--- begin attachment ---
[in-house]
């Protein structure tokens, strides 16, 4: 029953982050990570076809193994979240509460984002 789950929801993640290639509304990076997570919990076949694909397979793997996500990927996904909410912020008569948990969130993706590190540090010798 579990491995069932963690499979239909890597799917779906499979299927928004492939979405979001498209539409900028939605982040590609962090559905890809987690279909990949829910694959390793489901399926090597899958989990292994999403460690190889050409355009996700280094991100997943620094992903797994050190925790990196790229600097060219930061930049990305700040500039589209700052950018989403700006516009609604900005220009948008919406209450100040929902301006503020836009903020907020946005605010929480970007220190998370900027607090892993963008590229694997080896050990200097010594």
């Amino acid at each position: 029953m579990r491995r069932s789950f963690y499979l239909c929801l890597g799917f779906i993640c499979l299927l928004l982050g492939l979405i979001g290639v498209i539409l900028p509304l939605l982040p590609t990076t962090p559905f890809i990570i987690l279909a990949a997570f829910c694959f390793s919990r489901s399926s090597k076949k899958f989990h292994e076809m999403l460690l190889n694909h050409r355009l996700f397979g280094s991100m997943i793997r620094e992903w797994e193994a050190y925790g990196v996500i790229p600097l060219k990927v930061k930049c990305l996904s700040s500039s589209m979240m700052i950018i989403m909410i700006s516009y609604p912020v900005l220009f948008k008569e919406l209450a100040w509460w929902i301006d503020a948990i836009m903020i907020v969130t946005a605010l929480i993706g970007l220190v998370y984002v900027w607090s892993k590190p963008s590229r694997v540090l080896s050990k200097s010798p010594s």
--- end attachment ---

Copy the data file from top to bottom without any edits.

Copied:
[in-house]
């Protein structure tokens, strides 16, 4: 029953982050990570076809193994979240509460984002 789950929801993640290639509304990076997570919990076949694909397979793997996500990927996904909410912020008569948990969130993706590190540090010798 579990491995069932963690499979239909890597799917779906499979299927928004492939979405979001498209539409900028939605982040590609962090559905890809987690279909990949829910694959390793489901399926090597899958989990292994999403460690190889050409355009996700280094991100997943620094992903797994050190925790990196790229600097060219930061930049990305700040500039589209700052950018989403700006516009609604900005220009948008919406209450100040929902301006503020836009903020907020946005605010929480970007220190998370900027607090892993963008590229694997080896050990200097010594």
């Amino acid at each position: 029953m579990r491995r069932s789950f963690y499979l239909c929801l890597g799917f779906i993640c499979l299927l928004l982050g492939l979405i979001g290639v498209i539409l900028p509304l939605l982040p590609t990076t962090p559905f890809i990570i987690l279909a990949a997570f829910c694959f390793s919990r489901s399926s090597k076949k899958f989990h292994e076809m999403l460690l190889n694909h050409r355009l996700f397979g280094s991100m997943i793997r620094e992903w797994e193994a050190y925790g990196v996500i790229p600097l060219k990927v930061k930049c990305l996904s700040s500039s589209m979240m700052i950018i989403m909410i700006s516009y609604p912020v900005l220009f948008k008569e919406l209450a100040w509460w929902i301006d503020a948990i836009m903020i907020v969130t946005a605010l929480i993706g970007l220190v998370y984002v900027w607090s892993k590190p963008s590229r694997v540090l080896s050990k200097s010798p010594s």